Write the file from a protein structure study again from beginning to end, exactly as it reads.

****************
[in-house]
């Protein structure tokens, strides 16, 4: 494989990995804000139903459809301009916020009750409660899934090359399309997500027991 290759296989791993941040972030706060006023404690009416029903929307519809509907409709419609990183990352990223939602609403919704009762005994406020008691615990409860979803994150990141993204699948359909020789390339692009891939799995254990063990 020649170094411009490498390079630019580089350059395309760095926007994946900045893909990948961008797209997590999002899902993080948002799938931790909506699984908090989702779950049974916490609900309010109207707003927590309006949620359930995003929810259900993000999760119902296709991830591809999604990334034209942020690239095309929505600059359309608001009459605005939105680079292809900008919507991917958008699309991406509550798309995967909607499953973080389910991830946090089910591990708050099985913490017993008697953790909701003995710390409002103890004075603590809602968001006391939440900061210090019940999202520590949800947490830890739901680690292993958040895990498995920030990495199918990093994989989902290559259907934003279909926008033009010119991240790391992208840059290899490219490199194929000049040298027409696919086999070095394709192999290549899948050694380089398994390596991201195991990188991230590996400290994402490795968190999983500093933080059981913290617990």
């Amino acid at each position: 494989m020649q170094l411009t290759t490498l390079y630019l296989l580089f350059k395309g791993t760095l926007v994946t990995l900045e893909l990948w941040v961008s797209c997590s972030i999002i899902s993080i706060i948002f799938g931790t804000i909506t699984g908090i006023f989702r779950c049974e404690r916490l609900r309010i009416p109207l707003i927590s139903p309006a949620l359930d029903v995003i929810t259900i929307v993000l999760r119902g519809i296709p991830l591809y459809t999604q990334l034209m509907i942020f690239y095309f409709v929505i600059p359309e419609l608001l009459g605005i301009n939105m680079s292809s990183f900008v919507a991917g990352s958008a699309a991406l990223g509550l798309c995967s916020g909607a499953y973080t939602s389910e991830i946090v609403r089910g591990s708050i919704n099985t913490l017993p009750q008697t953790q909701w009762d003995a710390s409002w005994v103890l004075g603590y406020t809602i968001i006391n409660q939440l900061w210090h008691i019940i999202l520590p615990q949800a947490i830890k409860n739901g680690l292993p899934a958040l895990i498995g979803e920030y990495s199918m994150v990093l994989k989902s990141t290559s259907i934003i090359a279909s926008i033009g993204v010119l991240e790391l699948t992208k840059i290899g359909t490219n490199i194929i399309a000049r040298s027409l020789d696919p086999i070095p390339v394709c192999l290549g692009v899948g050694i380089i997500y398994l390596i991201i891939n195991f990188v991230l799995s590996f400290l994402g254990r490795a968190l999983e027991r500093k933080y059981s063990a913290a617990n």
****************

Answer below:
[in-house]
């Protein structure tokens, strides 16, 4: 494989990995804000139903459809301009916020009750409660899934090359399309997500027991 290759296989791993941040972030706060006023404690009416029903929307519809509907409709419609990183990352990223939602609403919704009762005994406020008691615990409860979803994150990141993204699948359909020789390339692009891939799995254990063990 020649170094411009490498390079630019580089350059395309760095926007994946900045893909990948961008797209997590999002899902993080948002799938931790909506699984908090989702779950049974916490609900309010109207707003927590309006949620359930995003929810259900993000999760119902296709991830591809999604990334034209942020690239095309929505600059359309608001009459605005939105680079292809900008919507991917958008699309991406509550798309995967909607499953973080389910991830946090089910591990708050099985913490017993008697953790909701003995710390409002103890004075603590809602968001006391939440900061210090019940999202520590949800947490830890739901680690292993958040895990498995920030990495199918990093994989989902290559259907934003279909926008033009010119991240790391992208840059290899490219490199194929000049040298027409696919086999070095394709192999290549899948050694380089398994390596991201195991990188991230590996400290994402490795968190999983500093933080059981913290617990």
């Amino acid at each position: 494989m020649q170094l411009t290759t490498l390079y630019l296989l580089f350059k395309g791993t760095l926007v994946t990995l900045e893909l990948w941040v961008s797209c997590s972030i999002i899902s993080i706060i948002f799938g931790t804000i909506t699984g908090i006023f989702r779950c049974e404690r916490l609900r309010i009416p109207l707003i927590s139903p309006a949620l359930d029903v995003i929810t259900i929307v993000l999760r119902g519809i296709p991830l591809y459809t999604q990334l034209m509907i942020f690239y095309f409709v929505i600059p359309e419609l608001l009459g605005i301009n939105m680079s292809s990183f900008v919507a991917g990352s958008a699309a991406l990223g509550l798309c995967s916020g909607a499953y973080t939602s389910e991830i946090v609403r089910g591990s708050i919704n099985t913490l017993p009750q008697t953790q909701w009762d003995a710390s409002w005994v103890l004075g603590y406020t809602i968001i006391n409660q939440l900061w210090h008691i019940i999202l520590p615990q949800a947490i830890k409860n739901g680690l292993p899934a958040l895990i498995g979803e920030y990495s199918m994150v990093l994989k989902s990141t290559s259907i934003i090359a279909s926008i033009g993204v010119l991240e790391l699948t992208k840059i290899g359909t490219n490199i194929i399309a000049r040298s027409l020789d696919p086999i070095p390339v394709c192999l290549g692009v899948g050694i380089i997500y398994l390596i991201i891939n195991f990188v991230l799995s590996f400290l994402g254990r490795a968190l999983e027991r500093k933080y059981s063990a913290a617990n």